Youthful Exuberance: Handel's 'Almira'

almira-250In early 18th-century Hamburg composer Reinhard Keiser was ruler of the operatic roost. But he did get one brief challenge, from a young visitor who went on to overshadow just about every other opera composer of the era.

Keiser lived from 1684 to 1739, a life span roughly parallel to J.S. Bach's. But while Bach wrote no operas whatsoever, Keiser wrote more than five dozen of them. Along the way he became the dominant composer of German Baroque opera, working almost exclusively in Hamburg.

But Keiser, it seemed, had a debt problem, which in the words of one observer, "forced him to abscond" for a time, beginning in 1704. And at about that same time a musician named George Frideric Handel came to town.

Handel, of course, wasn't yet the beloved composer of "Water Music," the "Hallelujah Chorus," and a whole catalogue of great operas. In fact, he was just 19 years old. But his time in Hamburg did present him with an unexpected opportunity. Due either to Keiser's indulgence, or to his absence, Handel was offered the chance to set one of Keiser's old librettos -- and he took full advantage. The result was Handel's very first opera. It's a sprawling yet exhilarating work called Almira.

Hamburg, during Handel's brief stay there, was a cosmopolitan musical environment. So it's not surprising that the music on display in Almira reflects a number of different traditions. And that variety -- including the use of French-style overtures, orchestral color in the German tradition, and Italianate vocal writing -- remained a hallmark of Handel's operatic style throughout his career.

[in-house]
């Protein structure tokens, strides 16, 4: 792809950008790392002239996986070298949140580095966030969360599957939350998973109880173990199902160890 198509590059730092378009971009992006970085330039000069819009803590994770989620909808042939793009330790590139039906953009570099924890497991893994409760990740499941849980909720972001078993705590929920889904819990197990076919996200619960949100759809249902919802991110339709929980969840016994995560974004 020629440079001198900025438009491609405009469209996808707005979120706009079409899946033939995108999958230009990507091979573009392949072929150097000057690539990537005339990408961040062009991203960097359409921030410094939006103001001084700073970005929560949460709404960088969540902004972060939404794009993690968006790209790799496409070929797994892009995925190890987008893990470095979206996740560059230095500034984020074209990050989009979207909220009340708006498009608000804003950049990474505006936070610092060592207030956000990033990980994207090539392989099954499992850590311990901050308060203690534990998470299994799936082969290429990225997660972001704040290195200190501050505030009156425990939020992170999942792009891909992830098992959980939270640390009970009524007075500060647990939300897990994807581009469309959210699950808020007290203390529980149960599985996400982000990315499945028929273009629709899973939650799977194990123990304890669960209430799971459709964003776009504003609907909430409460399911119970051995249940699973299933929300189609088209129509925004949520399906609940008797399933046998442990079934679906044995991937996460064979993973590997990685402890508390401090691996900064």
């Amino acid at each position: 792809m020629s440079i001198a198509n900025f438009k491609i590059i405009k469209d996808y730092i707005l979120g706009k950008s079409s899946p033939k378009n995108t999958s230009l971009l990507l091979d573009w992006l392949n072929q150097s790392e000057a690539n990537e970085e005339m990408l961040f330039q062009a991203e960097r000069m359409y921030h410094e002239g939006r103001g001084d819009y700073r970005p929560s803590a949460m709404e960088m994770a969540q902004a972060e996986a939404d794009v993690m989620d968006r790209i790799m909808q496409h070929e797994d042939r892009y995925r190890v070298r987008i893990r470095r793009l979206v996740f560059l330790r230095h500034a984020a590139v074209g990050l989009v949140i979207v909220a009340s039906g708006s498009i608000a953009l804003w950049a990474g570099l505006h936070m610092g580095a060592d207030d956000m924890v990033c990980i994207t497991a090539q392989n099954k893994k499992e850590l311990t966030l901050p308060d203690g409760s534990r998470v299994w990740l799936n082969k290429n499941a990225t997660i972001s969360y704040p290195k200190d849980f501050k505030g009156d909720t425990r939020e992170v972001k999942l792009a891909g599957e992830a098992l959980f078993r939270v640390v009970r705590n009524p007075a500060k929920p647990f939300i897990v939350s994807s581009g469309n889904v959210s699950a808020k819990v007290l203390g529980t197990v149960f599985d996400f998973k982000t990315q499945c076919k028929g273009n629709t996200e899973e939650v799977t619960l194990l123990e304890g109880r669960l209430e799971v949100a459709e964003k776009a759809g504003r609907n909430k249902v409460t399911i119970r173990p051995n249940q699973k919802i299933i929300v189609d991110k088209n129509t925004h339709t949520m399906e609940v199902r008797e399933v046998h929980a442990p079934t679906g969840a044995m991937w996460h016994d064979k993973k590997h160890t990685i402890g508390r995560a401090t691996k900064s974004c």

It's also notable -- and unusual -- that in the Hamburg of the early 1700s it wasn't even necessary for an opera's libretto to be in a single language. The Almira libretto, for example, was written in German, but based on an older libretto from Italy. So the opera itself is in two languages, with all the recitatives and some of the 50-plus arias in German, and the remaining arias in Italian.

To be sure, Almira isn't the sort of mature, highly-polished, yet seemingly effortless score that Handel turned out by the dozen later in his career. Yet it contains a string of distinct and engaging musical numbers -- many using themes and melodies good enough for Handel himself to recycle them later on.

On World of Opera host Lisa Simeone presents a sparkling production of Handel's Almira from the Boston Early Music Festival. The opera features a pair of striking soprano roles. In the Boston production they're heard in top-notch performances by sopranos Ulrike Hofbauer as Almira and Amanda Forsythe as Edilia, with the festival's orchestra directed by Paul O'Dette and Stephen Stubbs.